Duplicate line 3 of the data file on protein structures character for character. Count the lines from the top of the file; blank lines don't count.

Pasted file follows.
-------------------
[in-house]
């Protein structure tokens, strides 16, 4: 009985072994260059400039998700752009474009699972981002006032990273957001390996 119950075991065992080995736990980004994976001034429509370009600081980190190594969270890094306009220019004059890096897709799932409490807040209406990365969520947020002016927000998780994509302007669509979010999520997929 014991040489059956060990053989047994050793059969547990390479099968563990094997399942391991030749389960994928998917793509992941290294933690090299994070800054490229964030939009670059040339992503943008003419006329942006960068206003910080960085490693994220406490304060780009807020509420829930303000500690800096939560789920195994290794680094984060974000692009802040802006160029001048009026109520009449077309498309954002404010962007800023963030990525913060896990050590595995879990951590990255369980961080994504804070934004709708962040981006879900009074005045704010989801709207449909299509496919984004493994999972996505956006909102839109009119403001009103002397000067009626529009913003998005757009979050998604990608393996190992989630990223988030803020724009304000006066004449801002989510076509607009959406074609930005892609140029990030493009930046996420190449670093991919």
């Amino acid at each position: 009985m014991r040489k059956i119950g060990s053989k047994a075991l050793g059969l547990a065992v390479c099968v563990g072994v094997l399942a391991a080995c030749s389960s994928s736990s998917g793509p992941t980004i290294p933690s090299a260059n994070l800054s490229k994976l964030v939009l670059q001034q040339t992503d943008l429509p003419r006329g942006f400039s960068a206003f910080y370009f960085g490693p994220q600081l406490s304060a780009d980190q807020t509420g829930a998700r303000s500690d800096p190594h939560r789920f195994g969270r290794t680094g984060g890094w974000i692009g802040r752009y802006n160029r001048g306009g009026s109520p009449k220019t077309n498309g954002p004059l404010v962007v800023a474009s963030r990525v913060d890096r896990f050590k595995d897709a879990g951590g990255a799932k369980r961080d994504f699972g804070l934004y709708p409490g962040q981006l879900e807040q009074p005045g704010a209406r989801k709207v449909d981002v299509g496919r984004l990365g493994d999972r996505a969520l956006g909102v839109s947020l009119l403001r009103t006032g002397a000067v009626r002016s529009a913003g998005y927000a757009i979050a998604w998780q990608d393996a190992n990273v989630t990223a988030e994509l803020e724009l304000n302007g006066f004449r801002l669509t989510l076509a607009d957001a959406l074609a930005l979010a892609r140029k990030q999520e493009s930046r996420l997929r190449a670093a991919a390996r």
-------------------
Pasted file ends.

């Amino acid at each position: 009985m014991r040489k059956i119950g060990s053989k047994a075991l050793g059969l547990a065992v390479c099968v563990g072994v094997l399942a391991a080995c030749s389960s994928s736990s998917g793509p992941t980004i290294p933690s090299a260059n994070l800054s490229k994976l964030v939009l670059q001034q040339t992503d943008l429509p003419r006329g942006f400039s960068a206003f910080y370009f960085g490693p994220q600081l406490s304060a780009d980190q807020t509420g829930a998700r303000s500690d800096p190594h939560r789920f195994g969270r290794t680094g984060g890094w974000i692009g802040r752009y802006n160029r001048g306009g009026s109520p009449k220019t077309n498309g954002p004059l404010v962007v800023a474009s963030r990525v913060d890096r896990f050590k595995d897709a879990g951590g990255a799932k369980r961080d994504f699972g804070l934004y709708p409490g962040q981006l879900e807040q009074p005045g704010a209406r989801k709207v449909d981002v299509g496919r984004l990365g493994d999972r996505a969520l956006g909102v839109s947020l009119l403001r009103t006032g002397a000067v009626r002016s529009a913003g998005y927000a757009i979050a998604w998780q990608d393996a190992n990273v989630t990223a988030e994509l803020e724009l304000n302007g006066f004449r801002l669509t989510l076509a607009d957001a959406l074609a930005l979010a892609r140029k990030q999520e493009s930046r996420l997929r190449a670093a991919a390996r």